- Moscow: A Russian citizen arrived from Indonesia with a suitcase full to the brim with 108 exotic animals. Her luggage contained a silvery gibbon, slow lorises, a marbled cat (pictured), and a variety of reptile species including snakes, lizards, turtles and more. Wildlife trafficking is not just a crime against species poached for products such as ivory, horn or fur. Many species are taken illegally from the wild to be sold into the pet trade and to live a life in cages far from their natural habitat. Most never even survive the journey to their final destination.
Trinidad and Tobago: Three corrupt police officers were arrested for stealing over one thousand protected animals from Venezuelan wildlife smugglers including this capuchin monkey. This Caribbean destination was one of the first places IFAW conducted trainings to combat illegal wildlife trade and fight corruption with frontline enforcement officers.
Moscow: Customs officials seized eight rare and endangered gyrfalcons from a passenger who attempted to smuggle them out of Russia in duffle bags. The birds were sent to IFAW’s raptor rehabilitation center in Moscow to be cared for until they are strong enough to be returned to the wild.
India: An IFAW-Wildlife Trust of India team uncovered a trade in dried monitor lizard penises – sold as lucky charms across the world by Indian occult practitioners.To harvest the penises (sold under the guise of a ‘root’ called hatha Jodi) the area around the penis is burned while the lizard is alive forcing it to protrude. It is then excised with a sharp knife and the lizard dies an excruciating death. IFAW- WTI has since initiated an online campaign to stop the use of animal products in faith/occult practices in India.
Cairo: Security authorities managed to stop a passenger who had attempted to smuggle 41 peregrine falcons into Bahrain. To prevent the birds from opening their eyes and panicking, the smugglers stitched their eyes closed with surgical threads. IFAW has conducted over 45 anti-trafficking trainings with customs, police, and wildlife enforcement officers in North Africa and the Middle East to build their capacity to effectively discover and confiscate smuggled wildlife in the region.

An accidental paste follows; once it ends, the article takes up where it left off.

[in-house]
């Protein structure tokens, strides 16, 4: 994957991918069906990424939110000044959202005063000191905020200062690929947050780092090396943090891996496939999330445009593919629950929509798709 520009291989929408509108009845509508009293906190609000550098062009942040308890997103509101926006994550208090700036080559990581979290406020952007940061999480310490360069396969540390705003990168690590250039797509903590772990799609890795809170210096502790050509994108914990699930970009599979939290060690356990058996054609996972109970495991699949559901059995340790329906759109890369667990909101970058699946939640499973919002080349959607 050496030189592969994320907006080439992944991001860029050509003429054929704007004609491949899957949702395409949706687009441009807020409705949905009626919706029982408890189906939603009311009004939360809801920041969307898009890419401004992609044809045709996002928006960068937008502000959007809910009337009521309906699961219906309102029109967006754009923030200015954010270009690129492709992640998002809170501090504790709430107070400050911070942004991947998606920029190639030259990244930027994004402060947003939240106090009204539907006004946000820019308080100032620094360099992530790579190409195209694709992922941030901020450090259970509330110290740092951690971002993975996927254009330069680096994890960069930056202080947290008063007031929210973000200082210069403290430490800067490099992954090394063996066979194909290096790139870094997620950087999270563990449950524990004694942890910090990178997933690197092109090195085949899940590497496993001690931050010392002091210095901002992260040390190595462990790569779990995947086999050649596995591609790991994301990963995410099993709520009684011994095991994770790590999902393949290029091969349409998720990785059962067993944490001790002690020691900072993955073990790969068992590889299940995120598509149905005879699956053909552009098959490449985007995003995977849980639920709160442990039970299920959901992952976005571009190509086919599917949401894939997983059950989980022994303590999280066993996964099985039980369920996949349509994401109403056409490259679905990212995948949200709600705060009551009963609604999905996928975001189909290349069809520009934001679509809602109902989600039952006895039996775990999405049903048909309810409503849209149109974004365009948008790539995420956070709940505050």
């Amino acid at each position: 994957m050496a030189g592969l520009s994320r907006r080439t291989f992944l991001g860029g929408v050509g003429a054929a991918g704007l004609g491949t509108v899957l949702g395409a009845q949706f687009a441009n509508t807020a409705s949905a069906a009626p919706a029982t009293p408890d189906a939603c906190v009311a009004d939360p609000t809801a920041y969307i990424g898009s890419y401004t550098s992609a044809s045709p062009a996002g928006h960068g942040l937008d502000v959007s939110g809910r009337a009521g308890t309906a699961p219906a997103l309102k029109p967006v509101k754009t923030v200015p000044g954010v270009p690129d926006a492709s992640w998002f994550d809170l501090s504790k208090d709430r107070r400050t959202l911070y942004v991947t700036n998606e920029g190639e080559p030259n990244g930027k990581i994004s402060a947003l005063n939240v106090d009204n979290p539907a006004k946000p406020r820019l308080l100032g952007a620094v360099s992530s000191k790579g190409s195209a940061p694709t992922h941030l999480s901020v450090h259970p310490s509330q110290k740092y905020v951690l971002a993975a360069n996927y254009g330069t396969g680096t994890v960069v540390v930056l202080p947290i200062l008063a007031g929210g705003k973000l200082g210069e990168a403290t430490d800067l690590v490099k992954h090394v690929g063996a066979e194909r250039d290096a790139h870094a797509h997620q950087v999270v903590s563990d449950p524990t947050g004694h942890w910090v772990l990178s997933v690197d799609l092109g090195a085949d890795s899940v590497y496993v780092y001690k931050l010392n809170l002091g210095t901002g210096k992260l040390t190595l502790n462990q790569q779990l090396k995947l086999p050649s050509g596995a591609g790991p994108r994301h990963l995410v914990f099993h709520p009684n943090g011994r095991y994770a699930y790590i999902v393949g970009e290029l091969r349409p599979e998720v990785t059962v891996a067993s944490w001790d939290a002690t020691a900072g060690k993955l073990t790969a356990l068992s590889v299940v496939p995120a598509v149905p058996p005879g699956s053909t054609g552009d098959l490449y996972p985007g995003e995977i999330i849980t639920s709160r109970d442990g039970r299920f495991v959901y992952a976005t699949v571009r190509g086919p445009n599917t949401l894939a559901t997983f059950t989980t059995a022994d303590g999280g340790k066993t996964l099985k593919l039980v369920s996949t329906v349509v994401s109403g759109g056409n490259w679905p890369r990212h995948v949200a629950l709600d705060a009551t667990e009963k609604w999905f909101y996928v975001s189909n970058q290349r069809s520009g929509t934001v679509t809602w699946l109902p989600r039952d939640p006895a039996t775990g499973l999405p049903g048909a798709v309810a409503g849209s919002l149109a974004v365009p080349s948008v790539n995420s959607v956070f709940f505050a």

Vietnam: A dead pangolin floats inside a large jar of tea or another liquid to be consumed as a delicacy. Pangolins have the unfortunate distinction of being the most poached and illegally traded mammal in the world. Over one million pangolins have been poached and trafficked in the last ten years alone. Fortunately, at last year’s Convention on International Trade in Endangered Species of Wild Fauna and Flora (CITES), IFAW worked tirelessly with partners to secure protections for all eight species of pangolins and prohibit their international commercial trade.
IFAW works across the globe training enforcement officers on the ground to better detect and securely handle illegal wildlife trade cases. We also work with online marketplaces to shut down wildlife trafficking sites and prevent traffickers from selling their products to a global audience. We work to educate tourists, travelers, and communities about the negative impacts of illegal wildlife trade on wildlife populations, ecosystem stability, and human safety. Through a holistic approach, IFAW tackles wildlife crime from source to consumer, strengthening enforcement and reducing demand, to ensure a future with wildlife exists.
Article source: IFAW